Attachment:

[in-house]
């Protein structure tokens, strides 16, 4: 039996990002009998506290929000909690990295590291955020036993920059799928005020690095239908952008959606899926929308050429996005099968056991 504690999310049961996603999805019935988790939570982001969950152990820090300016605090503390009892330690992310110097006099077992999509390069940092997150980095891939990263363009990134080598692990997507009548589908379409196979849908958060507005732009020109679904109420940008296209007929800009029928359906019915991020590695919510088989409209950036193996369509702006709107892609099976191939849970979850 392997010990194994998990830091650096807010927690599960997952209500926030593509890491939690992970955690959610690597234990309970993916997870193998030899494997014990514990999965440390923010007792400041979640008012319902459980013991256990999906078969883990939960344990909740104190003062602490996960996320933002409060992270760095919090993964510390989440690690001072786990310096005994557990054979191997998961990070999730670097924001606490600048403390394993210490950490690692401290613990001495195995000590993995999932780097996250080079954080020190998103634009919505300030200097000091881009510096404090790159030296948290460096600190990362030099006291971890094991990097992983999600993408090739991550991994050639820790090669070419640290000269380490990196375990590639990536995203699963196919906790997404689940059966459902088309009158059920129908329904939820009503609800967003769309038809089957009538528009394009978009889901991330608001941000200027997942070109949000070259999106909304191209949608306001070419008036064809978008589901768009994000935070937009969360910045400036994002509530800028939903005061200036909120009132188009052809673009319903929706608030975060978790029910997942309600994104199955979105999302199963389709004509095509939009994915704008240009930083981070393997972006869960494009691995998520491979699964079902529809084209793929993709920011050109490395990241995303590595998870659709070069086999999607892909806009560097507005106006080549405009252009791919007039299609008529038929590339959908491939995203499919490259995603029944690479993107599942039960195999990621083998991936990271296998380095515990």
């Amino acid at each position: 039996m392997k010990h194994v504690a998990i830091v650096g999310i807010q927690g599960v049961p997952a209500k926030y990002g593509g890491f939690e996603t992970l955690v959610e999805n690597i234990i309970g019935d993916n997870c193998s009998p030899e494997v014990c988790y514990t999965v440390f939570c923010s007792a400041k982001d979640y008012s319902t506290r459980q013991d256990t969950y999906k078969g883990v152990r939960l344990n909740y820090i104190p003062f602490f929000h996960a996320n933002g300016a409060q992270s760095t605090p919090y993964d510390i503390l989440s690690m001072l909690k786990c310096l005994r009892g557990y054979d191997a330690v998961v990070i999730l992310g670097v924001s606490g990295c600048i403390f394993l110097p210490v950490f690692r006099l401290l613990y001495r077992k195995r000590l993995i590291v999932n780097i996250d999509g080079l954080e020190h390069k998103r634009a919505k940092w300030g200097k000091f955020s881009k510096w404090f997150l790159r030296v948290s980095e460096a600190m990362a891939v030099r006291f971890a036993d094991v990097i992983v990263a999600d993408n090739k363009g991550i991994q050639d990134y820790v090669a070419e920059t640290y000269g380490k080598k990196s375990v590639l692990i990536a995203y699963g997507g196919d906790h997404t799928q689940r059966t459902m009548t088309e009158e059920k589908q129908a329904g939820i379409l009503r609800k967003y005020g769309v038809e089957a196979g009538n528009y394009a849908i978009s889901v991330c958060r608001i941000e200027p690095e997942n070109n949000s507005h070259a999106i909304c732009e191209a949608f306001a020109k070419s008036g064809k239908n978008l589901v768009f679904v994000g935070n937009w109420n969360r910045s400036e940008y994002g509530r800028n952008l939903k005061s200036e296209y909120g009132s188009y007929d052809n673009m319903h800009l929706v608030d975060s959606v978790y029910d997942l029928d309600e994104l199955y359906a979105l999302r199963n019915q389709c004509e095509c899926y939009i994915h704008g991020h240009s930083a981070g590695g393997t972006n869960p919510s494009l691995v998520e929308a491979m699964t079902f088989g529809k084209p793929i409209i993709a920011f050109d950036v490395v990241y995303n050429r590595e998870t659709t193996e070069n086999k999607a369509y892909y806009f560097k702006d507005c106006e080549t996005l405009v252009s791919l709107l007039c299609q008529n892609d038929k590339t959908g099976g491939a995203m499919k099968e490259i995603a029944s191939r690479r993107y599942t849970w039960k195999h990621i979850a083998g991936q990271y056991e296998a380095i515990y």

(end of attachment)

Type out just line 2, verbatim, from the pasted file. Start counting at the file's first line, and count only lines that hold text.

């Protein structure tokens, strides 16, 4: 039996990002009998506290929000909690990295590291955020036993920059799928005020690095239908952008959606899926929308050429996005099968056991 504690999310049961996603999805019935988790939570982001969950152990820090300016605090503390009892330690992310110097006099077992999509390069940092997150980095891939990263363009990134080598692990997507009548589908379409196979849908958060507005732009020109679904109420940008296209007929800009029928359906019915991020590695919510088989409209950036193996369509702006709107892609099976191939849970979850 392997010990194994998990830091650096807010927690599960997952209500926030593509890491939690992970955690959610690597234990309970993916997870193998030899494997014990514990999965440390923010007792400041979640008012319902459980013991256990999906078969883990939960344990909740104190003062602490996960996320933002409060992270760095919090993964510390989440690690001072786990310096005994557990054979191997998961990070999730670097924001606490600048403390394993210490950490690692401290613990001495195995000590993995999932780097996250080079954080020190998103634009919505300030200097000091881009510096404090790159030296948290460096600190990362030099006291971890094991990097992983999600993408090739991550991994050639820790090669070419640290000269380490990196375990590639990536995203699963196919906790997404689940059966459902088309009158059920129908329904939820009503609800967003769309038809089957009538528009394009978009889901991330608001941000200027997942070109949000070259999106909304191209949608306001070419008036064809978008589901768009994000935070937009969360910045400036994002509530800028939903005061200036909120009132188009052809673009319903929706608030975060978790029910997942309600994104199955979105999302199963389709004509095509939009994915704008240009930083981070393997972006869960494009691995998520491979699964079902529809084209793929993709920011050109490395990241995303590595998870659709070069086999999607892909806009560097507005106006080549405009252009791919007039299609008529038929590339959908491939995203499919490259995603029944690479993107599942039960195999990621083998991936990271296998380095515990």